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200 junior doctors sacked in Zambia.

Authors
  • Ahmad, K
Type
Published Article
Journal
The Lancet
Publisher
Elsevier BV
Publication Date
Jul 29, 2000
Volume
356
Issue
9227
Pages
410–410
Identifiers
PMID: 10972385
Source
Medline
Keywords
Language
English
License
Unknown

Abstract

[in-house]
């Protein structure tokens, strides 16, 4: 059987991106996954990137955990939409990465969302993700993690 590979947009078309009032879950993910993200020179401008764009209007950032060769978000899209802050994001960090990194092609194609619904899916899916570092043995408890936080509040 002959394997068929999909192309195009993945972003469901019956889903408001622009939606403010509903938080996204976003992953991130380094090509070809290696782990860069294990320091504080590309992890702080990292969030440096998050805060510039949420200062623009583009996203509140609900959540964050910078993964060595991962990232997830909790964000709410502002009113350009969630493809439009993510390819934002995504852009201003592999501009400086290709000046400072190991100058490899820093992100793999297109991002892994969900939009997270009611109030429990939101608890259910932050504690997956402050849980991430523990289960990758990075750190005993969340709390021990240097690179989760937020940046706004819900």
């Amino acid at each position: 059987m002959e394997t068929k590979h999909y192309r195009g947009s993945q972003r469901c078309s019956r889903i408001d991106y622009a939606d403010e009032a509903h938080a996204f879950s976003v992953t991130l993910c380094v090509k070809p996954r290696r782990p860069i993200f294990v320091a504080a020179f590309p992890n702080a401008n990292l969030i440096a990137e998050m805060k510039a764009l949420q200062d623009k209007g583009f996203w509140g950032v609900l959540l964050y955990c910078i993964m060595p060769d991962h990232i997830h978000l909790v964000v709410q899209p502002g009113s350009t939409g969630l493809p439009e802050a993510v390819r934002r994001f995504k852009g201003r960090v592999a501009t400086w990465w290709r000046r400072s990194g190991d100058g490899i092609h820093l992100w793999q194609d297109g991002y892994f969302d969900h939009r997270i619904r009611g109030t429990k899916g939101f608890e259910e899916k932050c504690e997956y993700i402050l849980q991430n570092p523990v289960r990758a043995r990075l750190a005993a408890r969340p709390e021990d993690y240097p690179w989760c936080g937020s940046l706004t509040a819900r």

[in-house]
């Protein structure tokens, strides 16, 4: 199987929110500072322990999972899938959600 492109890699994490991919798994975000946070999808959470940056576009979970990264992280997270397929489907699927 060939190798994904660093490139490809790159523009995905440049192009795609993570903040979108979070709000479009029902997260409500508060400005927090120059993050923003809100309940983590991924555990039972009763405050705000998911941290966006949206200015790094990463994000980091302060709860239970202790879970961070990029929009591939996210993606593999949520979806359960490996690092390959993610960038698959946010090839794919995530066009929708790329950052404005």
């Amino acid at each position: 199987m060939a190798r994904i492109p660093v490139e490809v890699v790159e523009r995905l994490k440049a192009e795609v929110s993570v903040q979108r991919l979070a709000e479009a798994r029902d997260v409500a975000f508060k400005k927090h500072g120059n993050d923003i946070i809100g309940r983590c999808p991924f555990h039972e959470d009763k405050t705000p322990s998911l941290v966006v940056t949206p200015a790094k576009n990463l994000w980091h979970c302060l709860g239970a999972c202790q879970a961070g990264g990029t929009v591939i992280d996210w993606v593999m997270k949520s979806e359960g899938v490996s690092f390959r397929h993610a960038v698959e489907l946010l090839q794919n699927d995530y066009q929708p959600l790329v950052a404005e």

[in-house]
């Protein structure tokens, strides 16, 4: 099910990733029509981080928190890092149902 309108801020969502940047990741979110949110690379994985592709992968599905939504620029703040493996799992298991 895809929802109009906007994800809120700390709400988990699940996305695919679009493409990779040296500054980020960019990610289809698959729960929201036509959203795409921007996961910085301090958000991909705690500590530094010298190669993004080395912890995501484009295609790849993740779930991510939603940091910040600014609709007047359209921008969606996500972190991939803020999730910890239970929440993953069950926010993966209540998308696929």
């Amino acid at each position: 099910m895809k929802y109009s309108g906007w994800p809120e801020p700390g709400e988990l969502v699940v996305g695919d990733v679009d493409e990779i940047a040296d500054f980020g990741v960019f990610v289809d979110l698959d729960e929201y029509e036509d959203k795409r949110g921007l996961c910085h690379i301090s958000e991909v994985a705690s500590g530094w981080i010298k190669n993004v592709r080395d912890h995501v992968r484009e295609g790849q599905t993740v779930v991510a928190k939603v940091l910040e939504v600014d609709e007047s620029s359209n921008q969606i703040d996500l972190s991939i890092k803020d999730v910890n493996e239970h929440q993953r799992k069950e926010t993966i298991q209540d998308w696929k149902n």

Since December 1999 junior doctors in Zambia have been on strike, demanding from the government better working conditions, better pay, and improvements in hospital services. However, on June 20, 2000, around 200 junior doctors were dismissed by the Zambian government, who asserts that the action was taken in the public¿s interest. Nevertheless, the doctors argue that the move came at a time when the country is struggling with a critical shortage of doctors and with an HIV/AIDS crisis. In addition, health policy experts say that the dismissal could further undermine the alarming conditions of Zambia's health care system. It is noted that there are only 800 doctors registered with the Zambian Medical Council, but WHO estimates that the country needs 1500 clinicians. To meet such a shortage, the government has hired Cuban and Chinese doctors. They are paid more and given more benefits than the Zambian doctors, generating complaints from the president of the junior doctors' representative body.

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